8. What were the biggest challenges or barriers I faced in 2017 that contributed to not accomplishing everything I wanted or that I overcame?
  9. How did I deal with each of these barriers?
  10. Where do I get my strength from to overcome barriers?
  11. How have I grown from these accomplishments and challenges?
  12. What am I most grateful for as I reflect back?
  13. What have I learned?
  14. Who are my greatest supporters or support systems that I can rely on as I move forward?
  15. How can I show my gratitude and appreciation to those who have supported me?
  16. What would I like to be different in the upcoming year – what do I envision?
  17. What would it feel like to experience this difference?
  18. What am I willing to do to make this change a reality?
  19. What barriers do I anticipate and what strategies can I put in place to overcome these barriers?
  20. What is the first step I need to take to get closer to my goal?

Ask anyone what their New Year’s resolutions are (current or past), and chances are you will hear one or more of the following: to lose weight, exercise more, quit smoking, eat healthier, relax more, spend more time with my family or friends, get a job, or stick to a budget.

These are all very good intentions, positive affirmations, future visions and sound commitments — but not necessarily well-defined, achievable actions that will yield results. Specific intentions such as, “lose 10 pounds”, “increase my inner core strength,” or “get a full-time job in the next three months,” are more defined.

Intentions are stronger yet when written in terms of what you “will” do rather than what you “want” to do. For example, “I will exercise more this year!” is stronger than, “I would like to exercise more this year,” or “I am trying to exercise more this year.” An even stronger vision statement might sound like this: “I am consistently engaged in a planned exercise program that exceeds the national recommendations so I can maintain my strength and endurance, which will allow me to participate in active sports with my family and friends.”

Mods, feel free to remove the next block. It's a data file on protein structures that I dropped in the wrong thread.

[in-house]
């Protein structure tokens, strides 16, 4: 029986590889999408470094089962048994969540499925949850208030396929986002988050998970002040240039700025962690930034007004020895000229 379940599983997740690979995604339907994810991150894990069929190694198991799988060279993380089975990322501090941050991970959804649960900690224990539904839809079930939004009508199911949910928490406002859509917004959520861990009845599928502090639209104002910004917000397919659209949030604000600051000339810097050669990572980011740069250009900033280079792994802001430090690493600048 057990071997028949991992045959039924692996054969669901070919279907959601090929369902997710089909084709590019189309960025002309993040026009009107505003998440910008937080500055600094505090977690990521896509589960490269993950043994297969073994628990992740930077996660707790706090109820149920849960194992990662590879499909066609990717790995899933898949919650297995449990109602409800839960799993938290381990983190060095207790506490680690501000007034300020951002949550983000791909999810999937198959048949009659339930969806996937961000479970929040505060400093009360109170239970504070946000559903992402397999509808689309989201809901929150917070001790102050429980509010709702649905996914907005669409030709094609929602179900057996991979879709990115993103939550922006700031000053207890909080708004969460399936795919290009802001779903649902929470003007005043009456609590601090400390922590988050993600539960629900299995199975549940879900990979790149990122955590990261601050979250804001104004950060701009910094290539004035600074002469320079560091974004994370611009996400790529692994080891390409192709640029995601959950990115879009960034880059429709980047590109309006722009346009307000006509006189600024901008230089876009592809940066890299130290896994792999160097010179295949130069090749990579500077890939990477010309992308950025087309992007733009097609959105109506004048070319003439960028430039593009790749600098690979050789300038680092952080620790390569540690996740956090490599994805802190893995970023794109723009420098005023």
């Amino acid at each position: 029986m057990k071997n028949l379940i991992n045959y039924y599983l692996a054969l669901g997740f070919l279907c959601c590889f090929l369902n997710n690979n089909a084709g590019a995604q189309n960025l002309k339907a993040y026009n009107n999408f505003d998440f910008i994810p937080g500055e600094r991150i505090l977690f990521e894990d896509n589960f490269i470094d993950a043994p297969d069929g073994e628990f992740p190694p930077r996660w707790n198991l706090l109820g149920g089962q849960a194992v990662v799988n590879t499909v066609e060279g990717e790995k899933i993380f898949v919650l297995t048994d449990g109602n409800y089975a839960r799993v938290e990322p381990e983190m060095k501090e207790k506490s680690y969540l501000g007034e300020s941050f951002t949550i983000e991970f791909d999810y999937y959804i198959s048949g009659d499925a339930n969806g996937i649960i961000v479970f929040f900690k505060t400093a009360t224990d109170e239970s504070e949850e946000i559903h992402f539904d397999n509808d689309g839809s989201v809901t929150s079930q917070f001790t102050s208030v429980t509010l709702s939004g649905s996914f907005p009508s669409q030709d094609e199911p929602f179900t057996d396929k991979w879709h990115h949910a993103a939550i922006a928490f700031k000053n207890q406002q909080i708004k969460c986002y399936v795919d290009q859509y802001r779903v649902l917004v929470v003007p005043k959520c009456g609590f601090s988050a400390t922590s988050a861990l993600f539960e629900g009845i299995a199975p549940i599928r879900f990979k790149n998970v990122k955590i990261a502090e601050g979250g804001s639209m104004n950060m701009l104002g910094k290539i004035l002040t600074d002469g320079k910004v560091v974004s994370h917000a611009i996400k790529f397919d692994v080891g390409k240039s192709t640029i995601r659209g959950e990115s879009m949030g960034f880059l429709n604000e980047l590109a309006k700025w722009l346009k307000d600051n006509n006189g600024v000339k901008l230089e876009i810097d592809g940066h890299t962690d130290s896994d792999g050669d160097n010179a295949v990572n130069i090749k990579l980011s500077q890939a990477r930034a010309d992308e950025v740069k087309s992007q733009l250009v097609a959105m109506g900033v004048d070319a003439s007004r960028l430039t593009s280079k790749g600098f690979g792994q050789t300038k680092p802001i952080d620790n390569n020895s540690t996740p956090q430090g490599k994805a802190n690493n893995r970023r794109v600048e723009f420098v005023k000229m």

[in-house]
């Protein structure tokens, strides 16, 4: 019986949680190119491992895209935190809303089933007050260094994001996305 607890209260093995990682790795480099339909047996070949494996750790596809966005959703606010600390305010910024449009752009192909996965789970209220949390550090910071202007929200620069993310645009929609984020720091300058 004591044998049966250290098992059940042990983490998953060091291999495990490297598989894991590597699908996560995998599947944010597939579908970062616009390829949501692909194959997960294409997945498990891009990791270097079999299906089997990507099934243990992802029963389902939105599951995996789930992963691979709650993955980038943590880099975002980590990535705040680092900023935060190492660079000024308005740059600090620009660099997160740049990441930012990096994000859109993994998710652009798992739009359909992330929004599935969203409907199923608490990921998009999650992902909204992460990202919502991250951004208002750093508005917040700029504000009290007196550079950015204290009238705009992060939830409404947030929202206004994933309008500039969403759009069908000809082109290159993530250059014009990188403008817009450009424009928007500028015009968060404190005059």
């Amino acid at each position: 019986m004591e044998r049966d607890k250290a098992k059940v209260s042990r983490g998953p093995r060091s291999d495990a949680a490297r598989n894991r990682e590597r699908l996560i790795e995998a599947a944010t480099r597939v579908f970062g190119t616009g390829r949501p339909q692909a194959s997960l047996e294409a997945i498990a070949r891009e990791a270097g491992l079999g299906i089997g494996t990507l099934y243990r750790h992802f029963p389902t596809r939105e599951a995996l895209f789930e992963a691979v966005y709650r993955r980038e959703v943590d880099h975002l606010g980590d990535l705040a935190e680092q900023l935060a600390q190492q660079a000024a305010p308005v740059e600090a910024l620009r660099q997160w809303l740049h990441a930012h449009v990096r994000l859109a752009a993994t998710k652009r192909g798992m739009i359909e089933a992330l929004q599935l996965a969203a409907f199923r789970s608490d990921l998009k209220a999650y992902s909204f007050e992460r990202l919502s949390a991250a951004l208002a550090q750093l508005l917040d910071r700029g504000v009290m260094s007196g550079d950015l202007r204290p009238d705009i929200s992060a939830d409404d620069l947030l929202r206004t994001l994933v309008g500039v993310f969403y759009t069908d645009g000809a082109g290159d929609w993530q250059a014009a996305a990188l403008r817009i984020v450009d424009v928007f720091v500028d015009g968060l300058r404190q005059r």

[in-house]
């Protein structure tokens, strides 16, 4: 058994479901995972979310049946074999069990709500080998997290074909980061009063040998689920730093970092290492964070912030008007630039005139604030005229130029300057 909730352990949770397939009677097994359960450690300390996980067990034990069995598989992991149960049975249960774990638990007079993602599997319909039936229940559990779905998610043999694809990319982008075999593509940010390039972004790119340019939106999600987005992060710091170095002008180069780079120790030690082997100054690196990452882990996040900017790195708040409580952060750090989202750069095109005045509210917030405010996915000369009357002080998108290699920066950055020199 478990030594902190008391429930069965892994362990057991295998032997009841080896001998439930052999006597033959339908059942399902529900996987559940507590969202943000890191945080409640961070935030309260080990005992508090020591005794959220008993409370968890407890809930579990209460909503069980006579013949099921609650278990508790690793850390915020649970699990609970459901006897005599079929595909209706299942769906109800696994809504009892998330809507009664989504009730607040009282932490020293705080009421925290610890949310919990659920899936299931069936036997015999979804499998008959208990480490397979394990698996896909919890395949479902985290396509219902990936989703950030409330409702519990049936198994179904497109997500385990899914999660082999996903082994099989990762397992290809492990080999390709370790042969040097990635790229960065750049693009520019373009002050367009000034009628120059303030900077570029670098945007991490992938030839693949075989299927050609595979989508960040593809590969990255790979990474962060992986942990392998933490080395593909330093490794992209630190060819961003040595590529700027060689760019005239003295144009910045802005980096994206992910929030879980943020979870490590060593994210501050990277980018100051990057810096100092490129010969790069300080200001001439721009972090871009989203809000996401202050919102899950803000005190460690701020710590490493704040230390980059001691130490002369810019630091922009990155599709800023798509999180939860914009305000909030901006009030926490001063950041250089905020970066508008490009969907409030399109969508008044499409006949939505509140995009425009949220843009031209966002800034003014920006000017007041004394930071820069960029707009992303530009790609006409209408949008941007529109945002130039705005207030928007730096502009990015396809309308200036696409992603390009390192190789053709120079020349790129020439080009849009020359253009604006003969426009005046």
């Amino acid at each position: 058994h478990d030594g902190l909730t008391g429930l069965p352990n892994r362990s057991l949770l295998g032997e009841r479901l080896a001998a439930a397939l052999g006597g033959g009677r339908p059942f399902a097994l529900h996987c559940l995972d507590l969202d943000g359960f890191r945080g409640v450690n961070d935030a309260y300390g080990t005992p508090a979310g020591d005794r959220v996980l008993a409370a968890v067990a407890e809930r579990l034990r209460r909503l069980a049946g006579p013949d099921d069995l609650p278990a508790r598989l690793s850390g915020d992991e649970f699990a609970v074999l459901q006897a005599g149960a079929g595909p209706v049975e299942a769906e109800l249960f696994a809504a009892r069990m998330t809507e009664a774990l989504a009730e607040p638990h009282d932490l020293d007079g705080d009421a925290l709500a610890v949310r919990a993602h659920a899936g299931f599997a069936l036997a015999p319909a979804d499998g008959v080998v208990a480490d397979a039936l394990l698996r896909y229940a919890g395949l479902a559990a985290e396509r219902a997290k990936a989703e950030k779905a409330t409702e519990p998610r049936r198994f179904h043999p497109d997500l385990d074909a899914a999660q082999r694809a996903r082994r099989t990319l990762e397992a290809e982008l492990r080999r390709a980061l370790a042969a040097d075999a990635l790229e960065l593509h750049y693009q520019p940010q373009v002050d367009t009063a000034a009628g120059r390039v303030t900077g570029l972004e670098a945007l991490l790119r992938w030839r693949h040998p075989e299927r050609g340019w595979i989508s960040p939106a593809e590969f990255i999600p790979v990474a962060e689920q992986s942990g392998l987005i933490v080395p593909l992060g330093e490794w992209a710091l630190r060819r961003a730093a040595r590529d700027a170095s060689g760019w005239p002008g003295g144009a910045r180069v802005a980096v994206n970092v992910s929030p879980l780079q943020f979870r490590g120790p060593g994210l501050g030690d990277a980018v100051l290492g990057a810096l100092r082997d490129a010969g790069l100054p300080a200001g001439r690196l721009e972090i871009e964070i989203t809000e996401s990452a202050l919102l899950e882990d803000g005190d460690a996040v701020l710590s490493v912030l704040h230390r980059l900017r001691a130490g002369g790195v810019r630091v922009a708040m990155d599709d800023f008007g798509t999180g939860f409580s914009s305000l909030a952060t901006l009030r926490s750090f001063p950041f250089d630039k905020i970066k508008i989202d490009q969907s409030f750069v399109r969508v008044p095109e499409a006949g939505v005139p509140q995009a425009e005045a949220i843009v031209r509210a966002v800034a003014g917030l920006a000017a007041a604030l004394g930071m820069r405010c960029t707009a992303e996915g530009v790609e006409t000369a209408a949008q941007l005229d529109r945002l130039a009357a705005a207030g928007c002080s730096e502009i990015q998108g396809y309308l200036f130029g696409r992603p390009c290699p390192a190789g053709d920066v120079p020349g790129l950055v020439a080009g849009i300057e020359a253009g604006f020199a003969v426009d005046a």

Helpful hints:

  • Break your vision down into smaller SMART goals (Specific, Measurable, Action-Oriented, Realistic and Time-specific.) For example: “I will go to the gym on Monday, Wednesday and Friday this week, after work, and before I go home, and the time I will devote will be 45 minutes of aerobic cycling class with my friend Sally followed by 15 minutes of strength building on the functional machines.”
  • Write down your goals.
  • Post them where they can be easily seen.
  • Record your progress in a journal.
  • Verify your vision every 90 days, and check in with your goals monthly to assure they are still valid.
  • Update them if there is a change or you reach your goals early.
  • Share your goals with family and close friends to gain their support and accountability.

J Douglas Roill, D.Mgt., RDN, is a Registered Dietitian and Health Coach. Douglas and his wife Bonnie Roill own Scottsdale-based B3 Nutrition. Bonnie, also a Registered Dietitian Nutritionist, Health and Wellness Coach, and a Hormone Support Coach, helps women upgrade their digestive and hormonal health, resulting in easier weight management by providing programs for individuals and groups, including the “21 Day Clean Eating Detox Jumpstart” program. Visit b3nutrition.com or contact Bonnie at (480) 242-9217 for more details.